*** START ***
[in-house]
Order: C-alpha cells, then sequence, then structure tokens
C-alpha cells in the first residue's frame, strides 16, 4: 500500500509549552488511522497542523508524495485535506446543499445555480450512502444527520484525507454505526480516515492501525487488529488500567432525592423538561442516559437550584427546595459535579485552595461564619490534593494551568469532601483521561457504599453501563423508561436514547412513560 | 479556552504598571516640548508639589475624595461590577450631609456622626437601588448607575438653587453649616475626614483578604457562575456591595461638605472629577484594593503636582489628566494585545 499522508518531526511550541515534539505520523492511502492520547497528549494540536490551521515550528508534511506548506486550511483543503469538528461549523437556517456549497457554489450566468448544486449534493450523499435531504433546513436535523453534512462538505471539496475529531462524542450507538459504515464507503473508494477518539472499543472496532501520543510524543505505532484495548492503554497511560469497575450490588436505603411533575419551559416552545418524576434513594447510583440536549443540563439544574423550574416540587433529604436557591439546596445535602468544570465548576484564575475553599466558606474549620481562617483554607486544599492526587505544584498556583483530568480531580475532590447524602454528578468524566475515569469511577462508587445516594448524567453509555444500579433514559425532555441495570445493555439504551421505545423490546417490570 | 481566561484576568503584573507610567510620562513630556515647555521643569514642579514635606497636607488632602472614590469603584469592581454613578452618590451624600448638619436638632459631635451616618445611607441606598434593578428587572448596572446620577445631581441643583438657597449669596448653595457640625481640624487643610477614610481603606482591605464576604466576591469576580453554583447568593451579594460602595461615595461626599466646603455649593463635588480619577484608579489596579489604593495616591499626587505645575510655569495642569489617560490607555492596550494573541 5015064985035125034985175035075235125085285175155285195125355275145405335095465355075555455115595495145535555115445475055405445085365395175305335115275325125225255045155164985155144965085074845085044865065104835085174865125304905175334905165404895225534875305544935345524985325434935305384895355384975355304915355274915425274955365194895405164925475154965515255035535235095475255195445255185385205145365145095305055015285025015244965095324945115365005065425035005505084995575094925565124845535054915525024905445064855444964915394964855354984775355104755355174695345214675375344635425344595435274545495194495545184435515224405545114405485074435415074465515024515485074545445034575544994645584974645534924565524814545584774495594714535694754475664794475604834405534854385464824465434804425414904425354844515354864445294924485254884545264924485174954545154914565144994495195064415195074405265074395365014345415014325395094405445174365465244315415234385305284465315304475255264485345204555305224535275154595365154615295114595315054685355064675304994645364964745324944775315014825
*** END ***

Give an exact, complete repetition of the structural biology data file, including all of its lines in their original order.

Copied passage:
[in-house]
Order: C-alpha cells, then sequence, then structure tokens
C-alpha cells in the first residue's frame, strides 16, 4: 500500500509549552488511522497542523508524495485535506446543499445555480450512502444527520484525507454505526480516515492501525487488529488500567432525592423538561442516559437550584427546595459535579485552595461564619490534593494551568469532601483521561457504599453501563423508561436514547412513560 | 479556552504598571516640548508639589475624595461590577450631609456622626437601588448607575438653587453649616475626614483578604457562575456591595461638605472629577484594593503636582489628566494585545 499522508518531526511550541515534539505520523492511502492520547497528549494540536490551521515550528508534511506548506486550511483543503469538528461549523437556517456549497457554489450566468448544486449534493450523499435531504433546513436535523453534512462538505471539496475529531462524542450507538459504515464507503473508494477518539472499543472496532501520543510524543505505532484495548492503554497511560469497575450490588436505603411533575419551559416552545418524576434513594447510583440536549443540563439544574423550574416540587433529604436557591439546596445535602468544570465548576484564575475553599466558606474549620481562617483554607486544599492526587505544584498556583483530568480531580475532590447524602454528578468524566475515569469511577462508587445516594448524567453509555444500579433514559425532555441495570445493555439504551421505545423490546417490570 | 481566561484576568503584573507610567510620562513630556515647555521643569514642579514635606497636607488632602472614590469603584469592581454613578452618590451624600448638619436638632459631635451616618445611607441606598434593578428587572448596572446620577445631581441643583438657597449669596448653595457640625481640624487643610477614610481603606482591605464576604466576591469576580453554583447568593451579594460602595461615595461626599466646603455649593463635588480619577484608579489596579489604593495616591499626587505645575510655569495642569489617560490607555492596550494573541 5015064985035125034985175035075235125085285175155285195125355275145405335095465355075555455115595495145535555115445475055405445085365395175305335115275325125225255045155164985155144965085074845085044865065104835085174865125304905175334905165404895225534875305544935345524985325434935305384895355384975355304915355274915425274955365194895405164925475154965515255035535235095475255195445255185385205145365145095305055015285025015244965095324945115365005065425035005505084995575094925565124845535054915525024905445064855444964915394964855354984775355104755355174695345214675375344635425344595435274545495194495545184435515224405545114405485074435415074465515024515485074545445034575544994645584974645534924565524814545584774495594714535694754475664794475604834405534854385464824465434804425414904425354844515354864445294924485254884545264924485174954545154914565144994495195064415195074405265074395365014345415014325395094405445174365465244315415234385305284465315304475255264485345204555305224535275154595365154615295114595315054685355064675304994645364964745324944775315014825